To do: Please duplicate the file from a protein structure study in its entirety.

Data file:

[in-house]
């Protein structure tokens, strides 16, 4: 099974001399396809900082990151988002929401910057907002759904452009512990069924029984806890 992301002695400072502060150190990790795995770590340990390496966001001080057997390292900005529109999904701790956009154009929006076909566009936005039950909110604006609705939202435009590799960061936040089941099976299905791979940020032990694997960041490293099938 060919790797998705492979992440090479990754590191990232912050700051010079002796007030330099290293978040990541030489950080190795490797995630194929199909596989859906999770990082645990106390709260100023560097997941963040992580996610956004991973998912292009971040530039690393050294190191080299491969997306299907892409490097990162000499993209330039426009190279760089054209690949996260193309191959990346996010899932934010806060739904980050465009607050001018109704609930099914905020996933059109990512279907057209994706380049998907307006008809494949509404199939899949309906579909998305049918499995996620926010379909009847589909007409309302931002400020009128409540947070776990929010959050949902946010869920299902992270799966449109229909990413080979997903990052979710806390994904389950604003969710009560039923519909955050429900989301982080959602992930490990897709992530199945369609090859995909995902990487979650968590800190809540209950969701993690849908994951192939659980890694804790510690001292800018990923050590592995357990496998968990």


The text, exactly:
[in-house]
């Protein structure tokens, strides 16, 4: 099974001399396809900082990151988002929401910057907002759904452009512990069924029984806890 992301002695400072502060150190990790795995770590340990390496966001001080057997390292900005529109999904701790956009154009929006076909566009936005039950909110604006609705939202435009590799960061936040089941099976299905791979940020032990694997960041490293099938 060919790797998705492979992440090479990754590191990232912050700051010079002796007030330099290293978040990541030489950080190795490797995630194929199909596989859906999770990082645990106390709260100023560097997941963040992580996610956004991973998912292009971040530039690393050294190191080299491969997306299907892409490097990162000499993209330039426009190279760089054209690949996260193309191959990346996010899932934010806060739904980050465009607050001018109704609930099914905020996933059109990512279907057209994706380049998907307006008809494949509404199939899949309906579909998305049918499995996620926010379909009847589909007409309302931002400020009128409540947070776990929010959050949902946010869920299902992270799966449109229909990413080979997903990052979710806390994904389950604003969710009560039923519909955050429900989301982080959602992930490990897709992530199945369609090859995909995902990487979650968590800190809540209950969701993690849908994951192939659980890694804790510690001292800018990923050590592995357990496998968990």